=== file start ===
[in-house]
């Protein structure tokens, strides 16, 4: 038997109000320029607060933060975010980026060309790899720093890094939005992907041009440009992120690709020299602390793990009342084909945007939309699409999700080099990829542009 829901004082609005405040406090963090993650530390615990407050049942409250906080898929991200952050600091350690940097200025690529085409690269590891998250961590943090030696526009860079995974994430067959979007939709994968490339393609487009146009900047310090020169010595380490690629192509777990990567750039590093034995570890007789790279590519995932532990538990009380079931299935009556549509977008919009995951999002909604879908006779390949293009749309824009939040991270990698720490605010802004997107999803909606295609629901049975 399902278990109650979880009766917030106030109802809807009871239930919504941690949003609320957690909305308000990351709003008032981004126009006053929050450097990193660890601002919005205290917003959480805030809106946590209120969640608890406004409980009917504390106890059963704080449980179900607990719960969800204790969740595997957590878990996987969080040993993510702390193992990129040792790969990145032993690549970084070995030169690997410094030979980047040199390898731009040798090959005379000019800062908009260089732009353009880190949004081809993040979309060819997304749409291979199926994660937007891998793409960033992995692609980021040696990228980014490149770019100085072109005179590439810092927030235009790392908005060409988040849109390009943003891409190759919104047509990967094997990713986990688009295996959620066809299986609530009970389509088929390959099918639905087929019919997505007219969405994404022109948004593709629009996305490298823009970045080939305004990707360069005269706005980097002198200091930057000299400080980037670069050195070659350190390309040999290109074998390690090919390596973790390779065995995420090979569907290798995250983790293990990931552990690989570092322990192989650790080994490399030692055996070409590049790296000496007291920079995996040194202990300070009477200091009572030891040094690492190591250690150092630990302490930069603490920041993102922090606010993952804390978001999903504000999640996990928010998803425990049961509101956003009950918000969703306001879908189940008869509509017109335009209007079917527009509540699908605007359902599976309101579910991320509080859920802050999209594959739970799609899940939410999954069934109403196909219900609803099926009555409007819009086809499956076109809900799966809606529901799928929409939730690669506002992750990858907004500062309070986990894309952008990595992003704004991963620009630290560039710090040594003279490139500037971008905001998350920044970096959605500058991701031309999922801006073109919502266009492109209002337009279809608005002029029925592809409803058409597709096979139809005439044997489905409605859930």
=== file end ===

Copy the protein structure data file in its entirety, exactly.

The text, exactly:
[in-house]
């Protein structure tokens, strides 16, 4: 038997109000320029607060933060975010980026060309790899720093890094939005992907041009440009992120690709020299602390793990009342084909945007939309699409999700080099990829542009 829901004082609005405040406090963090993650530390615990407050049942409250906080898929991200952050600091350690940097200025690529085409690269590891998250961590943090030696526009860079995974994430067959979007939709994968490339393609487009146009900047310090020169010595380490690629192509777990990567750039590093034995570890007789790279590519995932532990538990009380079931299935009556549509977008919009995951999002909604879908006779390949293009749309824009939040991270990698720490605010802004997107999803909606295609629901049975 399902278990109650979880009766917030106030109802809807009871239930919504941690949003609320957690909305308000990351709003008032981004126009006053929050450097990193660890601002919005205290917003959480805030809106946590209120969640608890406004409980009917504390106890059963704080449980179900607990719960969800204790969740595997957590878990996987969080040993993510702390193992990129040792790969990145032993690549970084070995030169690997410094030979980047040199390898731009040798090959005379000019800062908009260089732009353009880190949004081809993040979309060819997304749409291979199926994660937007891998793409960033992995692609980021040696990228980014490149770019100085072109005179590439810092927030235009790392908005060409988040849109390009943003891409190759919104047509990967094997990713986990688009295996959620066809299986609530009970389509088929390959099918639905087929019919997505007219969405994404022109948004593709629009996305490298823009970045080939305004990707360069005269706005980097002198200091930057000299400080980037670069050195070659350190390309040999290109074998390690090919390596973790390779065995995420090979569907290798995250983790293990990931552990690989570092322990192989650790080994490399030692055996070409590049790296000496007291920079995996040194202990300070009477200091009572030891040094690492190591250690150092630990302490930069603490920041993102922090606010993952804390978001999903504000999640996990928010998803425990049961509101956003009950918000969703306001879908189940008869509509017109335009209007079917527009509540699908605007359902599976309101579910991320509080859920802050999209594959739970799609899940939410999954069934109403196909219900609803099926009555409007819009086809499956076109809900799966809606529901799928929409939730690669506002992750990858907004500062309070986990894309952008990595992003704004991963620009630290560039710090040594003279490139500037971008905001998350920044970096959605500058991701031309999922801006073109919502266009492109209002337009279809608005002029029925592809409803058409597709096979139809005439044997489905409605859930």